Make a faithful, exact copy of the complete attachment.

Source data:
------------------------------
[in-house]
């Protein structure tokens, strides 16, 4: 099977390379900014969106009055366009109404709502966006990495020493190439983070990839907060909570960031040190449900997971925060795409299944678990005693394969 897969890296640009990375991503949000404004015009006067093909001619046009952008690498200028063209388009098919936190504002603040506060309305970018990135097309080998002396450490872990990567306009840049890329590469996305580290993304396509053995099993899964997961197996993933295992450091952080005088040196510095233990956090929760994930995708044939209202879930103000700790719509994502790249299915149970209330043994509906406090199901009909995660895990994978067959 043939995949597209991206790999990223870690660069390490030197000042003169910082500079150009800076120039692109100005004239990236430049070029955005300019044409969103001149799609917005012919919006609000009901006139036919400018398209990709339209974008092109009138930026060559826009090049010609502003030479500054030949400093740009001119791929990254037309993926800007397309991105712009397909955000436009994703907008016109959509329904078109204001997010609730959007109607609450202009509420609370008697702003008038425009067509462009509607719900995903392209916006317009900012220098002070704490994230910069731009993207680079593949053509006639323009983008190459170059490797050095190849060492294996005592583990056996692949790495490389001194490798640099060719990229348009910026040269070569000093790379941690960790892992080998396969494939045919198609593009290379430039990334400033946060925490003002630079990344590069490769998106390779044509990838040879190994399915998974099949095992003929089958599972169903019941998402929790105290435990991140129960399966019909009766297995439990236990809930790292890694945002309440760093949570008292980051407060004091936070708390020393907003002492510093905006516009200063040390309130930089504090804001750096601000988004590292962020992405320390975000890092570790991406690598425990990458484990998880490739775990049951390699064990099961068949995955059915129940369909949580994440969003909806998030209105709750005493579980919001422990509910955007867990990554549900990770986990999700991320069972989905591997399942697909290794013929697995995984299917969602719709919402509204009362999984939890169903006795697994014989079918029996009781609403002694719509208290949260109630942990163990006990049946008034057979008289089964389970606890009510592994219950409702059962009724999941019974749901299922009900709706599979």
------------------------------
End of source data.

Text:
[in-house]
């Protein structure tokens, strides 16, 4: 099977390379900014969106009055366009109404709502966006990495020493190439983070990839907060909570960031040190449900997971925060795409299944678990005693394969 897969890296640009990375991503949000404004015009006067093909001619046009952008690498200028063209388009098919936190504002603040506060309305970018990135097309080998002396450490872990990567306009840049890329590469996305580290993304396509053995099993899964997961197996993933295992450091952080005088040196510095233990956090929760994930995708044939209202879930103000700790719509994502790249299915149970209330043994509906406090199901009909995660895990994978067959 043939995949597209991206790999990223870690660069390490030197000042003169910082500079150009800076120039692109100005004239990236430049070029955005300019044409969103001149799609917005012919919006609000009901006139036919400018398209990709339209974008092109009138930026060559826009090049010609502003030479500054030949400093740009001119791929990254037309993926800007397309991105712009397909955000436009994703907008016109959509329904078109204001997010609730959007109607609450202009509420609370008697702003008038425009067509462009509607719900995903392209916006317009900012220098002070704490994230910069731009993207680079593949053509006639323009983008190459170059490797050095190849060492294996005592583990056996692949790495490389001194490798640099060719990229348009910026040269070569000093790379941690960790892992080998396969494939045919198609593009290379430039990334400033946060925490003002630079990344590069490769998106390779044509990838040879190994399915998974099949095992003929089958599972169903019941998402929790105290435990991140129960399966019909009766297995439990236990809930790292890694945002309440760093949570008292980051407060004091936070708390020393907003002492510093905006516009200063040390309130930089504090804001750096601000988004590292962020992405320390975000890092570790991406690598425990990458484990998880490739775990049951390699064990099961068949995955059915129940369909949580994440969003909806998030209105709750005493579980919001422990509910955007867990990554549900990770986990999700991320069972989905591997399942697909290794013929697995995984299917969602719709919402509204009362999984939890169903006795697994014989079918029996009781609403002694719509208290949260109630942990163990006990049946008034057979008289089964389970606890009510592994219950409702059962009724999941019974749901299922009900709706599979």